Graduate Center Study Finds that Men with Children Earned Highest Median Personal Income in New York City
NEW YORK, May 16, 2014 -- The Graduate Center, City University of New York Center for Latin American, Caribbean and Latino Studies announced today a new study–The 'Mommy Tax' and 'Daddy Bonus': Parenthood and Income in New York City 1990–2010. The study finds that men with children earned higher personal incomes than any other group in New York City, including men without children and women with or without children between 1990 and 2010. In addition, the findings indicate that among New York City's total population, mothers earned substantially less than fathers between 1990 and 2010. Together, these findings suggest an enduring 'Daddy Bonus' and 'Mommy Tax' with regard to personal incomes.
"This finding was consistent for the total population, different age cohorts, all levels of educational attainment and occupations, major race/ethnic groups, and the five largest Latino national subgroups in New York City," said Justine Calcagno, author of the report and a Ph.D. candidate at the Graduate Center in social and personality psychology.
The 'Mommy Tax and the Daddy Bonus' report examines the relationship between parenthood, sex, and personal income in New York City between 1990 and 2010. It uses the American Community Survey PUMS (Public Use Microdata Series) released by the Census Bureau and reorganized for public use by the Minnesota Population Center, University of Minnesota, IPUMSusa, (https://usa.ipums.org/usa/index.shtml).
"The data from this study also suggests that income disparities were surprisingly not connected to education or occupation," said Laird W. Bergad, a Distinguished Professor and executive director of CLACLS. "It appears that men with children have an overriding advantage to earn the highest personal income. For example, among the City's largest Latino subgroups (Mexicans, Puerto Ricans, Colombians, Ecuadorians, and Dominicans), men with children earned higher median personal incomes than all other earners."
Calcagno and Bergad add that sex discrimination in the work force; gender segregation into occupations that differ in pay; and time away from work due to pregnancy could be factors in why women earn less money than men, particularly among parents. Census data for these factors is not available.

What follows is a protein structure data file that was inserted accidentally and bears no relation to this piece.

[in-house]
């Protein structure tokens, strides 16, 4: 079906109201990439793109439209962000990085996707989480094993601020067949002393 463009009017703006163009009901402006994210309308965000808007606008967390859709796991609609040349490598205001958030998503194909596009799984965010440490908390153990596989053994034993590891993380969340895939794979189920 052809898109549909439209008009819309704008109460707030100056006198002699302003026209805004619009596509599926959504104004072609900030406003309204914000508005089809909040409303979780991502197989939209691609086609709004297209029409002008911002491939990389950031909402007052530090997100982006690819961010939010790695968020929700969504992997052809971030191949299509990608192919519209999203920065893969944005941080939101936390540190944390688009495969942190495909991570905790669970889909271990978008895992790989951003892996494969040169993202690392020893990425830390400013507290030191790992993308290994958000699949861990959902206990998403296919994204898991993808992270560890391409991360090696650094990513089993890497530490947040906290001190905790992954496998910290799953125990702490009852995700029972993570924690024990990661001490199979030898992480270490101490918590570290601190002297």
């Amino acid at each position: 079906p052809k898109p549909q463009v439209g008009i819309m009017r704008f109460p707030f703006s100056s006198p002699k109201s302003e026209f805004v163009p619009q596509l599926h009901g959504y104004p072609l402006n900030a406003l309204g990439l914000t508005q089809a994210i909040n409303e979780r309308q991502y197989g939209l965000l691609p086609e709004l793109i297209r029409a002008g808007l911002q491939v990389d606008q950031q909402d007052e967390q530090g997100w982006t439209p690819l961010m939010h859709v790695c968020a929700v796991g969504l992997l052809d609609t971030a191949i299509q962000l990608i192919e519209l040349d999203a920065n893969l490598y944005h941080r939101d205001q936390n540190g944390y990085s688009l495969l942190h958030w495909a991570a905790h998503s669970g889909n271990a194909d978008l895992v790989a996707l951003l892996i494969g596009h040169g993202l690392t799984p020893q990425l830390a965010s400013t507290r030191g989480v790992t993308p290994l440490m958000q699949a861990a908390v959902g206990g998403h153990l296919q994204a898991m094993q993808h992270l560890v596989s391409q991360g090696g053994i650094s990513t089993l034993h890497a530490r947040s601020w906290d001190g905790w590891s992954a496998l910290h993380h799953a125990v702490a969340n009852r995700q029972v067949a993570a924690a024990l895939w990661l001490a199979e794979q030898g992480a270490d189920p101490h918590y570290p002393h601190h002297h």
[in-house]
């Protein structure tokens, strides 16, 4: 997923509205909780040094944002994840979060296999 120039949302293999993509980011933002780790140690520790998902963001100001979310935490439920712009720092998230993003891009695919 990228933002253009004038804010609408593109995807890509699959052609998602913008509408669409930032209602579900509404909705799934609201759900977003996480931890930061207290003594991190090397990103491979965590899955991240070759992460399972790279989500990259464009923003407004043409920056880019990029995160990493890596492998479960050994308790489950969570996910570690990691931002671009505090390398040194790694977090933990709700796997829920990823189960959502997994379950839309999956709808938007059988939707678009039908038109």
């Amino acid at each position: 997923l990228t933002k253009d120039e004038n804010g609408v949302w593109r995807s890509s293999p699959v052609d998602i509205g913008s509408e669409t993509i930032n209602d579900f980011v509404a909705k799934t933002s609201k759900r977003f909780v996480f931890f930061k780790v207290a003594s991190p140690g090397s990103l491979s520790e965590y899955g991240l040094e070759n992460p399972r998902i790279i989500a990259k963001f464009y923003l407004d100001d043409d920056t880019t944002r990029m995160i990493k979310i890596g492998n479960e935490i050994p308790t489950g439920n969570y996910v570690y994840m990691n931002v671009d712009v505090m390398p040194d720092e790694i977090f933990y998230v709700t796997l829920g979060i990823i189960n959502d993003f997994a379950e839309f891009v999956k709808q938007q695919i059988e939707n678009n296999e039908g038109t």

In 2010, among the City's total population, women with children earned 41 percent less than men with children in 2010 (See figure 1). This pattern held across employment status. Employed women with children earned 27 percent less than employed men with children, and unemployed women with children eared 43 percent less than unemployed men with children.
Men with children earned higher median personal incomes in each of the major New York City race/ethnic group between 1990 and 2010, compared to men without children and women with and without children in each respective group. Latina women with children earned 43 percent less than Latino men with children in 2010. Non-Hispanic white women with children earned 49 percent less than non-Hispanic white men with children in 2010. Non-Hispanic black women with children earned 29 percent less than non-Hispanic black men with children in 2010. Asian women with children earned 23 percent less than Asian men with children in 2010.
Among the five largest Latino national subgroups in New York City, without exceptions, men with children earned considerably higher personal income annually than all other Latinos between 1990 and 2010. In 2010, Mexican women with children earned 41 percent less than Mexican men with children; Puerto Rican women with children earned 51 percent less than Puerto Rican men with children; Colombian women with children earned 44 percent less than Colombian men with children; Ecuadorian women with children earned 40 percent less than Ecuadorian men with children; and Dominican women with children earned 41 percent less than Dominican men with children in 2010.
About the Center for Latin American, Caribbean and Latino Studies
The Center for Latin American, Caribbean & Latino Studies (CLACLS) promotes the study and understanding of Latin American and Caribbean cultures and the communities established in the United States, with a special focus on New York City, by peoples from this vast and extraordinarily diverse region. CLACLS researches and publishes innovative data-based studies focused upon New York City's and the nation's Latino communities, such as CLACLS' flagship Latino Data Project. The Latino Data Project provides the public with insights on various aspects of the New York City Latino experience.
About the Graduate Center, CUNY
The Graduate Center's (GC) mission is to prepare the next generation of scholars for careers in the academy, cultural institutions, and public service, to carry out advanced research and scholarship, and to increase public understanding of pressing matters of local and global significance. Approximately 4,500 students are enrolled in forty doctoral and master's programs, sustained by a wide range of financial support. Recognized for its scholarly leadership across the humanities, sciences, and social sciences, the GC is also a platform for influential public intellectuals, who, through the GC's public programs, inform and enliven debate, and enrich the cultural life of New York City.